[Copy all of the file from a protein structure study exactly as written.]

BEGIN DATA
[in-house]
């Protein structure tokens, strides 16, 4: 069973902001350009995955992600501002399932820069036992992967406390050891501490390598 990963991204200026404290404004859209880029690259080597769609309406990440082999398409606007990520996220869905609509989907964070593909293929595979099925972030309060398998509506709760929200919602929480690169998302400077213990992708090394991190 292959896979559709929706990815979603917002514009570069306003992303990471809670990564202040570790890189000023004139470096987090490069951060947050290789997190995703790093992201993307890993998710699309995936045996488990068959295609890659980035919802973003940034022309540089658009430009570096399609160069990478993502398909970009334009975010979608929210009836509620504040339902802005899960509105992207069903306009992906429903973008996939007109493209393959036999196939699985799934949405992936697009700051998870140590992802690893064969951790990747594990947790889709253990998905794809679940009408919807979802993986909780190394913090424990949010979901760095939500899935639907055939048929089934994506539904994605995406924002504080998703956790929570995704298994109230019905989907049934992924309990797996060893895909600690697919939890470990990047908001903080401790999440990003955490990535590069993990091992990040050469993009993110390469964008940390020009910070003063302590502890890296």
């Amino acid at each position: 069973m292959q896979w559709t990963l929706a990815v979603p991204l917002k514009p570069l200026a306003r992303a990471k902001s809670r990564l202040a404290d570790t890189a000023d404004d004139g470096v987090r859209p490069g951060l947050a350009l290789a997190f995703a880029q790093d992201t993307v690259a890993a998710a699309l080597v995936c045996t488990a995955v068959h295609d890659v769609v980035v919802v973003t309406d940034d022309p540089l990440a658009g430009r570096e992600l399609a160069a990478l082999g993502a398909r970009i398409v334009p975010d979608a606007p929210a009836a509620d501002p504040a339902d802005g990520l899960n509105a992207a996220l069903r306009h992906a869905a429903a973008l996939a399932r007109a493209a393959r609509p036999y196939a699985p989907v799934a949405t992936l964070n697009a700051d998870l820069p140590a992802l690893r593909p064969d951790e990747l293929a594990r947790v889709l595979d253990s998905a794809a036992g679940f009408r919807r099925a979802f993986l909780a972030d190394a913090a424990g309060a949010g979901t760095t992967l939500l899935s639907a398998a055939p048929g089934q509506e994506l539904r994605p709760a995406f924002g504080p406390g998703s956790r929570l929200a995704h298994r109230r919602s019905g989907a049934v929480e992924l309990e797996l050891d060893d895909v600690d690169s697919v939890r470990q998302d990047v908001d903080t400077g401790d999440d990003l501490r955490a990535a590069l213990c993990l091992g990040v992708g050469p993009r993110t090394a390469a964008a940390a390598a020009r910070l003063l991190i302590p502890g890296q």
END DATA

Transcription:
[in-house]
């Protein structure tokens, strides 16, 4: 069973902001350009995955992600501002399932820069036992992967406390050891501490390598 990963991204200026404290404004859209880029690259080597769609309406990440082999398409606007990520996220869905609509989907964070593909293929595979099925972030309060398998509506709760929200919602929480690169998302400077213990992708090394991190 292959896979559709929706990815979603917002514009570069306003992303990471809670990564202040570790890189000023004139470096987090490069951060947050290789997190995703790093992201993307890993998710699309995936045996488990068959295609890659980035919802973003940034022309540089658009430009570096399609160069990478993502398909970009334009975010979608929210009836509620504040339902802005899960509105992207069903306009992906429903973008996939007109493209393959036999196939699985799934949405992936697009700051998870140590992802690893064969951790990747594990947790889709253990998905794809679940009408919807979802993986909780190394913090424990949010979901760095939500899935639907055939048929089934994506539904994605995406924002504080998703956790929570995704298994109230019905989907049934992924309990797996060893895909600690697919939890470990990047908001903080401790999440990003955490990535590069993990091992990040050469993009993110390469964008940390020009910070003063302590502890890296």
């Amino acid at each position: 069973m292959q896979w559709t990963l929706a990815v979603p991204l917002k514009p570069l200026a306003r992303a990471k902001s809670r990564l202040a404290d570790t890189a000023d404004d004139g470096v987090r859209p490069g951060l947050a350009l290789a997190f995703a880029q790093d992201t993307v690259a890993a998710a699309l080597v995936c045996t488990a995955v068959h295609d890659v769609v980035v919802v973003t309406d940034d022309p540089l990440a658009g430009r570096e992600l399609a160069a990478l082999g993502a398909r970009i398409v334009p975010d979608a606007p929210a009836a509620d501002p504040a339902d802005g990520l899960n509105a992207a996220l069903r306009h992906a869905a429903a973008l996939a399932r007109a493209a393959r609509p036999y196939a699985p989907v799934a949405t992936l964070n697009a700051d998870l820069p140590a992802l690893r593909p064969d951790e990747l293929a594990r947790v889709l595979d253990s998905a794809a036992g679940f009408r919807r099925a979802f993986l909780a972030d190394a913090a424990g309060a949010g979901t760095t992967l939500l899935s639907a398998a055939p048929g089934q509506e994506l539904r994605p709760a995406f924002g504080p406390g998703s956790r929570l929200a995704h298994r109230r919602s019905g989907a049934v929480e992924l309990e797996l050891d060893d895909v600690d690169s697919v939890r470990q998302d990047v908001d903080t400077g401790d999440d990003l501490r955490a990535a590069l213990c993990l091992g990040v992708g050469p993009r993110t090394a390469a964008a940390a390598a020009r910070l003063l991190i302590p502890g890296q």